In October 2014 I wrote to the AFL suggesting that they organize an exhibition game in London to mark the centenary of a famous match played in 1916 as a fund raiser for the British and French Red Cross. The match was played on Saturday 28 October 1916. The game was organised by the former Olympic champion swimmer and the later Lord Mayor of Melbourne, Lieutenant Frank Beaurepaire.
The match was promoted as the “Pioneer Exhibition Game of Australian Football in London”. It was held at Queen’s Club, West Kensington before an estimated crowd of 3,000, which included the (then) Prince of Wales (later King Edward VIII), and King Manuel II of Portugal.
The members of the competing teams, Australian Training Units and The Third Australian Divisional Team, were all highly skilled footballers, the majority of whom had already played senior football in their respective states. The two sides wore distinctive Guernseys – one with a Kangaroo emblem and the other a map of Australia.
A reenactment of that match would be an excellent post season reward for the All Australian squad and/or could be opened up to players who have family connections to the First World War and in keeping with the sentiment of the origins of the game could be a fund raiser for wounded returned soldiers of recent conflicts.
The idea was dead batted by Tony Peek on the basis that the AFL was already committed to centenary celebrations and, further, that ‘October now falls within the annual leave period for our players and our experience in more recent times has been that clubs are not prepared to play exhibition games so soon after the season given the work load on the players. In the New Year, I will refer your suggestion to our contact at AFL Europe to see if it something they could organise at a local community level to mark the occasion’.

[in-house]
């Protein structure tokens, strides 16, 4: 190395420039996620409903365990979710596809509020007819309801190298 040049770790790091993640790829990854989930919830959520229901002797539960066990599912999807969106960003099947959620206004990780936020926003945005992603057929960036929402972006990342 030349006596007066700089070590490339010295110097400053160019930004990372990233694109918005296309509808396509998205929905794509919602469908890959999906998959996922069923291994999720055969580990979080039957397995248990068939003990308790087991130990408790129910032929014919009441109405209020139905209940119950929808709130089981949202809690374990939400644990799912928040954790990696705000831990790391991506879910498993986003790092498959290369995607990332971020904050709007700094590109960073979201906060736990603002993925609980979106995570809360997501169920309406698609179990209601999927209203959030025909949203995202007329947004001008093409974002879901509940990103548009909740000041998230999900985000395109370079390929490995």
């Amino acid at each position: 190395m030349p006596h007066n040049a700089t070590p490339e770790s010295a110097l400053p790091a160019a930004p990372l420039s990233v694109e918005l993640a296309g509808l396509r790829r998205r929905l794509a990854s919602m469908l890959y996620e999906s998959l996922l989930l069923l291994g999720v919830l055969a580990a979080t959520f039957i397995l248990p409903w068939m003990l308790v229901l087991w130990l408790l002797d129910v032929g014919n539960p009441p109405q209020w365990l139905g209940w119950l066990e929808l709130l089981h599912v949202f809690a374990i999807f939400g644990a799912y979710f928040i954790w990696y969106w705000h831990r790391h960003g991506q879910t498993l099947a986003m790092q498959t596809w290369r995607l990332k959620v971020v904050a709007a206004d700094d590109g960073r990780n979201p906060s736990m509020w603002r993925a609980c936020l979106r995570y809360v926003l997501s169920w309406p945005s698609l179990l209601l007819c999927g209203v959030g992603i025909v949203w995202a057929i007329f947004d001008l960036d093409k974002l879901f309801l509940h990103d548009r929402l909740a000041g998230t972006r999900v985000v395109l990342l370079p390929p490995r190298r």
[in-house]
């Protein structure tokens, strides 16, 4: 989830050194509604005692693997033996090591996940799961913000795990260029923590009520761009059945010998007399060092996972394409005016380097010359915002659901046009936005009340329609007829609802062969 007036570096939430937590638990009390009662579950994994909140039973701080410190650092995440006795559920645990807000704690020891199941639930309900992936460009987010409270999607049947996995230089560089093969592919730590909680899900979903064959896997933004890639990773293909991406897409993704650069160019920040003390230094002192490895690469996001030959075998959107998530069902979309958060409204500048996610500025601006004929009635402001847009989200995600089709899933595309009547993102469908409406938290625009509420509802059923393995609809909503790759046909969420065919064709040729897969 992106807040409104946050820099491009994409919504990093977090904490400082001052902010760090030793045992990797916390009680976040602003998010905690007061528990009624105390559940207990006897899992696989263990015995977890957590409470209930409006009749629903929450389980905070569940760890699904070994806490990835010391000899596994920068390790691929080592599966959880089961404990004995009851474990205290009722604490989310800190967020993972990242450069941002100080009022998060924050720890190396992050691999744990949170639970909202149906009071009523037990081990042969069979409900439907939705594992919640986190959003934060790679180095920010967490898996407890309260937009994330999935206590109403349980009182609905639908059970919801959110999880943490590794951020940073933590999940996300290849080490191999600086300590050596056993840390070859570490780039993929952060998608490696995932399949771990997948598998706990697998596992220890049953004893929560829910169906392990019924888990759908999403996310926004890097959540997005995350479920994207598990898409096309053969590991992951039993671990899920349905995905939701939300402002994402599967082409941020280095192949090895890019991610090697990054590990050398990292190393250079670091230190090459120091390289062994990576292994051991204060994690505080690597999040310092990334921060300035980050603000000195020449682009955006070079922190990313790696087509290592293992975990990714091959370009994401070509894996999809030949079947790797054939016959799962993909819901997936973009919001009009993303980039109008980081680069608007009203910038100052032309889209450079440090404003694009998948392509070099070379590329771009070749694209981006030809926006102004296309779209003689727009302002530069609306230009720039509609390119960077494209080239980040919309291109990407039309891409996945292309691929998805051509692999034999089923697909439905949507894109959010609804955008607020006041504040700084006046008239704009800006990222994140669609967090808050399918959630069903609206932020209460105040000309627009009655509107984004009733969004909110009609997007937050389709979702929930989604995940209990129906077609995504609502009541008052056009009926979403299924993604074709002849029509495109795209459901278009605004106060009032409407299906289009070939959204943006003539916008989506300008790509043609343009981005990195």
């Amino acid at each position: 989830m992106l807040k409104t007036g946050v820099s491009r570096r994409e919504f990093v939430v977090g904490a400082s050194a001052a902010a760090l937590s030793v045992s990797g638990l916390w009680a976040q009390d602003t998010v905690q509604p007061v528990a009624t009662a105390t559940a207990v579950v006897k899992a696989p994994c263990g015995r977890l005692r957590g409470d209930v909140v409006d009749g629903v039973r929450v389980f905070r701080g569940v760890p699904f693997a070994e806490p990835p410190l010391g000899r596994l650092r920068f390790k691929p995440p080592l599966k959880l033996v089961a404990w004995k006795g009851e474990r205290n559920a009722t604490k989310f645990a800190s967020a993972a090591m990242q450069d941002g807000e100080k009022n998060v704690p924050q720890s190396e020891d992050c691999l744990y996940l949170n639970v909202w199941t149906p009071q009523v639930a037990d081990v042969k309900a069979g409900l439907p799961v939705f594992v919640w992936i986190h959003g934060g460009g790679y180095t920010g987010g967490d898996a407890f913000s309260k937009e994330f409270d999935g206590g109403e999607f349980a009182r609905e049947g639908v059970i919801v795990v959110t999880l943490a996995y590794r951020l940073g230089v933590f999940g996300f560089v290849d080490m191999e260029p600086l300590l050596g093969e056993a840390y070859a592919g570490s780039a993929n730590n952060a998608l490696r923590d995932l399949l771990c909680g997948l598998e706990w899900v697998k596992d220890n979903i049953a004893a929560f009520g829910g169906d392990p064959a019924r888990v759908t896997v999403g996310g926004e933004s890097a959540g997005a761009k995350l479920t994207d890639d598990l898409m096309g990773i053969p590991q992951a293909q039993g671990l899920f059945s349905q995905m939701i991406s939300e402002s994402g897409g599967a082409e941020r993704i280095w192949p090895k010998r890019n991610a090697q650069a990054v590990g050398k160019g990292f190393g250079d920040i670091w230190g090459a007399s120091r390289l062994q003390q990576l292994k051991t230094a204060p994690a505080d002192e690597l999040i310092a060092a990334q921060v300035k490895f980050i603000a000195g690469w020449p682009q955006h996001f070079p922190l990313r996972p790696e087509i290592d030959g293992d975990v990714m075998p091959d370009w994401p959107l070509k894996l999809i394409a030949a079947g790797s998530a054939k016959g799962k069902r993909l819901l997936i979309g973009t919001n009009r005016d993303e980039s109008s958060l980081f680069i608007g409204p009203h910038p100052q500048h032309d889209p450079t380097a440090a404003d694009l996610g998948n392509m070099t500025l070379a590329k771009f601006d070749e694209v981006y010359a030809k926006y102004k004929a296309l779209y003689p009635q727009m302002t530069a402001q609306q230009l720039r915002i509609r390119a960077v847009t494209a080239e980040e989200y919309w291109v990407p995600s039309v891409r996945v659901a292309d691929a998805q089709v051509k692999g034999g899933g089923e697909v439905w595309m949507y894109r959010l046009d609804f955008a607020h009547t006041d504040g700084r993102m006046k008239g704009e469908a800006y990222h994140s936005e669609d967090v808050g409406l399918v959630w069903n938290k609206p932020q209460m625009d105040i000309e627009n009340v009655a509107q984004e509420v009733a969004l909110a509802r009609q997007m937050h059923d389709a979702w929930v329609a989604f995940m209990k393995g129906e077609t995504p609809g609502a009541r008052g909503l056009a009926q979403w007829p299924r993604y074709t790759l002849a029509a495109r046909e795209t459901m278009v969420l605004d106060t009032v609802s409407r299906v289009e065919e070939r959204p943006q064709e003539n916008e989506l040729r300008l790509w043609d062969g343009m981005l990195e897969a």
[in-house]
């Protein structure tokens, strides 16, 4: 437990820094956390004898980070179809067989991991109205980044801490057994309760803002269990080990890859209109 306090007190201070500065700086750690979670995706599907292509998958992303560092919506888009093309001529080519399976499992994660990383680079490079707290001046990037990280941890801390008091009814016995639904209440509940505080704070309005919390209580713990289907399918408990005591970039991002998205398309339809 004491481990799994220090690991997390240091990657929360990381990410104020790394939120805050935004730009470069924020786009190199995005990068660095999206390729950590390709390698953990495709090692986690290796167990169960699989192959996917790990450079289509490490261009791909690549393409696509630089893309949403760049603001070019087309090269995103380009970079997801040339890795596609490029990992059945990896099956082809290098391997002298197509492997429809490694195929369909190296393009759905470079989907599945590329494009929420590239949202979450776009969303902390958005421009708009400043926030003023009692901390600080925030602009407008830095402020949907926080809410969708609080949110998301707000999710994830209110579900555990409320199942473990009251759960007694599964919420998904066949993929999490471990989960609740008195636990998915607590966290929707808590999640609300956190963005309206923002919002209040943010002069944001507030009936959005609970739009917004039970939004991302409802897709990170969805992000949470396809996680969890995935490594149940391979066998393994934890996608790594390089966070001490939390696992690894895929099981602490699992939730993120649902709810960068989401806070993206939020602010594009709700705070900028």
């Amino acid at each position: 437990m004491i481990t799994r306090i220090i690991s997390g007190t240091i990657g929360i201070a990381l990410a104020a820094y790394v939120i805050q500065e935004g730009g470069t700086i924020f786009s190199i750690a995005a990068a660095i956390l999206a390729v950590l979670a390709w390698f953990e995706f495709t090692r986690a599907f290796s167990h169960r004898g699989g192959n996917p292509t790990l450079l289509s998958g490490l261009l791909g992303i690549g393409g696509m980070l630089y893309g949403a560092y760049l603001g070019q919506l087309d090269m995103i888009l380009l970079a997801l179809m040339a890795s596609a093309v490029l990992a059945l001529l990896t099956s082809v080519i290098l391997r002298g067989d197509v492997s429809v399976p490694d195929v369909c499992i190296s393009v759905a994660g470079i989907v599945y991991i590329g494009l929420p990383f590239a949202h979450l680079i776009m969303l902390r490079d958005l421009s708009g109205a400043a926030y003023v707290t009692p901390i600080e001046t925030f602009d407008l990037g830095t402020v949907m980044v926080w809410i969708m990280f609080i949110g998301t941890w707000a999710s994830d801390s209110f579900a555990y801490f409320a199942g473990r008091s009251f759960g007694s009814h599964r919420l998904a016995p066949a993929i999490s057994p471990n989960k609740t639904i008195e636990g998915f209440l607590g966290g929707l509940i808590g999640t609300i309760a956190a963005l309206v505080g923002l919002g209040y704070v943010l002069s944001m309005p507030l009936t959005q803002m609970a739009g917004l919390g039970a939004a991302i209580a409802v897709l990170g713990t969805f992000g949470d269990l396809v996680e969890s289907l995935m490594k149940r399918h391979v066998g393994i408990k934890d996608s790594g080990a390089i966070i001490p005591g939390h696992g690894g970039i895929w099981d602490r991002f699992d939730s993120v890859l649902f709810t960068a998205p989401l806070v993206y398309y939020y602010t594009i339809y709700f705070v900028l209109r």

The game is more deserving of being celebrated at just a ‘local community level’. Whether AFL Europe has been contacted and has plans I could not say. It would be interesting to know whether the AFL Players’ Association share the AFL’s position.
Post season games such as the Irish Rules games have happily been embraced previously and given the significance of the WWI centenary, a reenactment of the fabled 1916 London Match would be a wonderful commemoration of the importance of football to soldiers serving overseas. South Melbourne’s Bruce Sloss was the first of six of the players to be killed at the front. For these men the London Match was likely the last game of football they ever played.
The London Match was significant in the history of Australian Rules as it was one of the first representative games played overseas.
Sadly, as reported in this year’s AFL Football Record’s ANZAC edition, the AFL is not even prepared to produce a memorial plaque to be placed at the site of the match – a project being undertaken by Dan Minogue, grandson of the ex-Collingwood player of that name who played in the famous game.
It is shameful that the AFL has no real interest in this historic game. Perhaps that might change with Nick Richardson’s soon to be released book “The Game of Their Lives” dedicated to the match.
With four months until the game’s centenary a commemoration match could still occur if the will is there.